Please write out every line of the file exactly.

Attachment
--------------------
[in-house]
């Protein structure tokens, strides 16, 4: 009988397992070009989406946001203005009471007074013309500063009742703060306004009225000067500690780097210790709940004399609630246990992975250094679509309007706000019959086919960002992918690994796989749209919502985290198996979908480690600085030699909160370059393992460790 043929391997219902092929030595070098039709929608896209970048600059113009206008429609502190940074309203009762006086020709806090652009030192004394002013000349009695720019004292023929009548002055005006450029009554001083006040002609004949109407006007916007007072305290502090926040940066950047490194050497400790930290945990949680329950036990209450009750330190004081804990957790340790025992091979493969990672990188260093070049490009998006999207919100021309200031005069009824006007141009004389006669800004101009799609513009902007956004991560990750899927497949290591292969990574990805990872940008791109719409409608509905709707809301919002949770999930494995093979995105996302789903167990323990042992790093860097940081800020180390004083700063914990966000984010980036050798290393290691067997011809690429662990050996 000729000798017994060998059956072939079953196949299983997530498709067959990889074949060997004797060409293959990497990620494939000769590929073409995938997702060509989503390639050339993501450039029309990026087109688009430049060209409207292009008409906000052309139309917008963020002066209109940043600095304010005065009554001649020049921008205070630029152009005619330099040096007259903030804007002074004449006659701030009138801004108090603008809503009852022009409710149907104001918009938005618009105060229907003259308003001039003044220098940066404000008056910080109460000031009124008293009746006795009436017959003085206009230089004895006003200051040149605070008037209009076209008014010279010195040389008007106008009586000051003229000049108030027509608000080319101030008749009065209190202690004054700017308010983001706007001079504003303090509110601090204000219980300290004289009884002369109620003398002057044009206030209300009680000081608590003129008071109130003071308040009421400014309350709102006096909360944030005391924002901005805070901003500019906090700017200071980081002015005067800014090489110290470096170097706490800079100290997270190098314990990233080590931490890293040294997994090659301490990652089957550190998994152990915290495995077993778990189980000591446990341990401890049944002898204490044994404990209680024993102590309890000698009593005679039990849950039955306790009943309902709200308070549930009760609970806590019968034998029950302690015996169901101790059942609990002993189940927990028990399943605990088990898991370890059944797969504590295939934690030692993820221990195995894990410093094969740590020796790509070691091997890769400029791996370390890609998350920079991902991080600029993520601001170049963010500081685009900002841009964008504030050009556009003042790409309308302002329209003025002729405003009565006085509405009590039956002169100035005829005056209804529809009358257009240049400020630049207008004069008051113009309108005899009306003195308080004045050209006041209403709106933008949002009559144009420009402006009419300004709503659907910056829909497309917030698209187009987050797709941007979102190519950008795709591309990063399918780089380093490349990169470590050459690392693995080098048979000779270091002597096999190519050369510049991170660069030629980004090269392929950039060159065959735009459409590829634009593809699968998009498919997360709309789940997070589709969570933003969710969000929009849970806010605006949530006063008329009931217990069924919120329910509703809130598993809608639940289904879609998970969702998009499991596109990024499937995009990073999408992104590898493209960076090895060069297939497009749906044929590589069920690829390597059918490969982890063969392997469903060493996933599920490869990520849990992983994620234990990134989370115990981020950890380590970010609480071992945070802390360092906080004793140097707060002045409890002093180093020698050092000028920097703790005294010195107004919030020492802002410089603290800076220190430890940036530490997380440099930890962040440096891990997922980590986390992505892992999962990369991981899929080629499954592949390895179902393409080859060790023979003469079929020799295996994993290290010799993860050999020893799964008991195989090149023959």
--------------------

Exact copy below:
[in-house]
């Protein structure tokens, strides 16, 4: 009988397992070009989406946001203005009471007074013309500063009742703060306004009225000067500690780097210790709940004399609630246990992975250094679509309007706000019959086919960002992918690994796989749209919502985290198996979908480690600085030699909160370059393992460790 043929391997219902092929030595070098039709929608896209970048600059113009206008429609502190940074309203009762006086020709806090652009030192004394002013000349009695720019004292023929009548002055005006450029009554001083006040002609004949109407006007916007007072305290502090926040940066950047490194050497400790930290945990949680329950036990209450009750330190004081804990957790340790025992091979493969990672990188260093070049490009998006999207919100021309200031005069009824006007141009004389006669800004101009799609513009902007956004991560990750899927497949290591292969990574990805990872940008791109719409409608509905709707809301919002949770999930494995093979995105996302789903167990323990042992790093860097940081800020180390004083700063914990966000984010980036050798290393290691067997011809690429662990050996 000729000798017994060998059956072939079953196949299983997530498709067959990889074949060997004797060409293959990497990620494939000769590929073409995938997702060509989503390639050339993501450039029309990026087109688009430049060209409207292009008409906000052309139309917008963020002066209109940043600095304010005065009554001649020049921008205070630029152009005619330099040096007259903030804007002074004449006659701030009138801004108090603008809503009852022009409710149907104001918009938005618009105060229907003259308003001039003044220098940066404000008056910080109460000031009124008293009746006795009436017959003085206009230089004895006003200051040149605070008037209009076209008014010279010195040389008007106008009586000051003229000049108030027509608000080319101030008749009065209190202690004054700017308010983001706007001079504003303090509110601090204000219980300290004289009884002369109620003398002057044009206030209300009680000081608590003129008071109130003071308040009421400014309350709102006096909360944030005391924002901005805070901003500019906090700017200071980081002015005067800014090489110290470096170097706490800079100290997270190098314990990233080590931490890293040294997994090659301490990652089957550190998994152990915290495995077993778990189980000591446990341990401890049944002898204490044994404990209680024993102590309890000698009593005679039990849950039955306790009943309902709200308070549930009760609970806590019968034998029950302690015996169901101790059942609990002993189940927990028990399943605990088990898991370890059944797969504590295939934690030692993820221990195995894990410093094969740590020796790509070691091997890769400029791996370390890609998350920079991902991080600029993520601001170049963010500081685009900002841009964008504030050009556009003042790409309308302002329209003025002729405003009565006085509405009590039956002169100035005829005056209804529809009358257009240049400020630049207008004069008051113009309108005899009306003195308080004045050209006041209403709106933008949002009559144009420009402006009419300004709503659907910056829909497309917030698209187009987050797709941007979102190519950008795709591309990063399918780089380093490349990169470590050459690392693995080098048979000779270091002597096999190519050369510049991170660069030629980004090269392929950039060159065959735009459409590829634009593809699968998009498919997360709309789940997070589709969570933003969710969000929009849970806010605006949530006063008329009931217990069924919120329910509703809130598993809608639940289904879609998970969702998009499991596109990024499937995009990073999408992104590898493209960076090895060069297939497009749906044929590589069920690829390597059918490969982890063969392997469903060493996933599920490869990520849990992983994620234990990134989370115990981020950890380590970010609480071992945070802390360092906080004793140097707060002045409890002093180093020698050092000028920097703790005294010195107004919030020492802002410089603290800076220190430890940036530490997380440099930890962040440096891990997922980590986390992505892992999962990369991981899929080629499954592949390895179902393409080859060790023979003469079929020799295996994993290290010799993860050999020893799964008991195989090149023959």